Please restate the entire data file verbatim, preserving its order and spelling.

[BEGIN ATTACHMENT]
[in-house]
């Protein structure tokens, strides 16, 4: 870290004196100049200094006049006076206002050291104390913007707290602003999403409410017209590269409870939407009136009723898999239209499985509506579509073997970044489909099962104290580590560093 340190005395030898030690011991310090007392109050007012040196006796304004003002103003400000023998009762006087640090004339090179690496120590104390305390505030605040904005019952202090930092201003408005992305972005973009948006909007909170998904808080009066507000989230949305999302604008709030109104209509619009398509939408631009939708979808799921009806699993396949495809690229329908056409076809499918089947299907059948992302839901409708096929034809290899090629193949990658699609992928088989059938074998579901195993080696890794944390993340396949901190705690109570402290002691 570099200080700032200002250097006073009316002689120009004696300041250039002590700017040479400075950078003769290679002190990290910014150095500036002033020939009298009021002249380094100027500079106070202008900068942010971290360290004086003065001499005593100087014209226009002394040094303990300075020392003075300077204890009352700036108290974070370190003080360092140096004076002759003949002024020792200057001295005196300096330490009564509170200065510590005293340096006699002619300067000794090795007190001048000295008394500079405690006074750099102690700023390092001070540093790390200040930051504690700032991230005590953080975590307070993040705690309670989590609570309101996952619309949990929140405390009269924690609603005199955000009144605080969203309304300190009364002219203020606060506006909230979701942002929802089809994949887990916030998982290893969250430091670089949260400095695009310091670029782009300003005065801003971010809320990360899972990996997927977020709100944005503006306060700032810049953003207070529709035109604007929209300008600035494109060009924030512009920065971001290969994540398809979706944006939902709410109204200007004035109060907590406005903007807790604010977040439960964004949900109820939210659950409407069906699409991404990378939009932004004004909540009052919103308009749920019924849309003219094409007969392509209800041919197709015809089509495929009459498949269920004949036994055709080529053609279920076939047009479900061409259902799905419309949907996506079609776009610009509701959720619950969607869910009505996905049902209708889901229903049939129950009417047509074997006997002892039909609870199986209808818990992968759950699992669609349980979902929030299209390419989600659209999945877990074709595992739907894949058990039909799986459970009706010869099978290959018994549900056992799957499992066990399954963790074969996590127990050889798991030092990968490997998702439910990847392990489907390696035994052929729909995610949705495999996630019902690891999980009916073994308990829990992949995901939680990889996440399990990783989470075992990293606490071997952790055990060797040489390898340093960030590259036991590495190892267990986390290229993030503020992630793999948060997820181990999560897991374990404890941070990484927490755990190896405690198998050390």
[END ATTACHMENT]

[in-house]
């Protein structure tokens, strides 16, 4: 870290004196100049200094006049006076206002050291104390913007707290602003999403409410017209590269409870939407009136009723898999239209499985509506579509073997970044489909099962104290580590560093 340190005395030898030690011991310090007392109050007012040196006796304004003002103003400000023998009762006087640090004339090179690496120590104390305390505030605040904005019952202090930092201003408005992305972005973009948006909007909170998904808080009066507000989230949305999302604008709030109104209509619009398509939408631009939708979808799921009806699993396949495809690229329908056409076809499918089947299907059948992302839901409708096929034809290899090629193949990658699609992928088989059938074998579901195993080696890794944390993340396949901190705690109570402290002691 570099200080700032200002250097006073009316002689120009004696300041250039002590700017040479400075950078003769290679002190990290910014150095500036002033020939009298009021002249380094100027500079106070202008900068942010971290360290004086003065001499005593100087014209226009002394040094303990300075020392003075300077204890009352700036108290974070370190003080360092140096004076002759003949002024020792200057001295005196300096330490009564509170200065510590005293340096006699002619300067000794090795007190001048000295008394500079405690006074750099102690700023390092001070540093790390200040930051504690700032991230005590953080975590307070993040705690309670989590609570309101996952619309949990929140405390009269924690609603005199955000009144605080969203309304300190009364002219203020606060506006909230979701942002929802089809994949887990916030998982290893969250430091670089949260400095695009310091670029782009300003005065801003971010809320990360899972990996997927977020709100944005503006306060700032810049953003207070529709035109604007929209300008600035494109060009924030512009920065971001290969994540398809979706944006939902709410109204200007004035109060907590406005903007807790604010977040439960964004949900109820939210659950409407069906699409991404990378939009932004004004909540009052919103308009749920019924849309003219094409007969392509209800041919197709015809089509495929009459498949269920004949036994055709080529053609279920076939047009479900061409259902799905419309949907996506079609776009610009509701959720619950969607869910009505996905049902209708889901229903049939129950009417047509074997006997002892039909609870199986209808818990992968759950699992669609349980979902929030299209390419989600659209999945877990074709595992739907894949058990039909799986459970009706010869099978290959018994549900056992799957499992066990399954963790074969996590127990050889798991030092990968490997998702439910990847392990489907390696035994052929729909995610949705495999996630019902690891999980009916073994308990829990992949995901939680990889996440399990990783989470075992990293606490071997952790055990060797040489390898340093960030590259036991590495190892267990986390290229993030503020992630793999948060997820181990999560897991374990404890941070990484927490755990190896405690198998050390």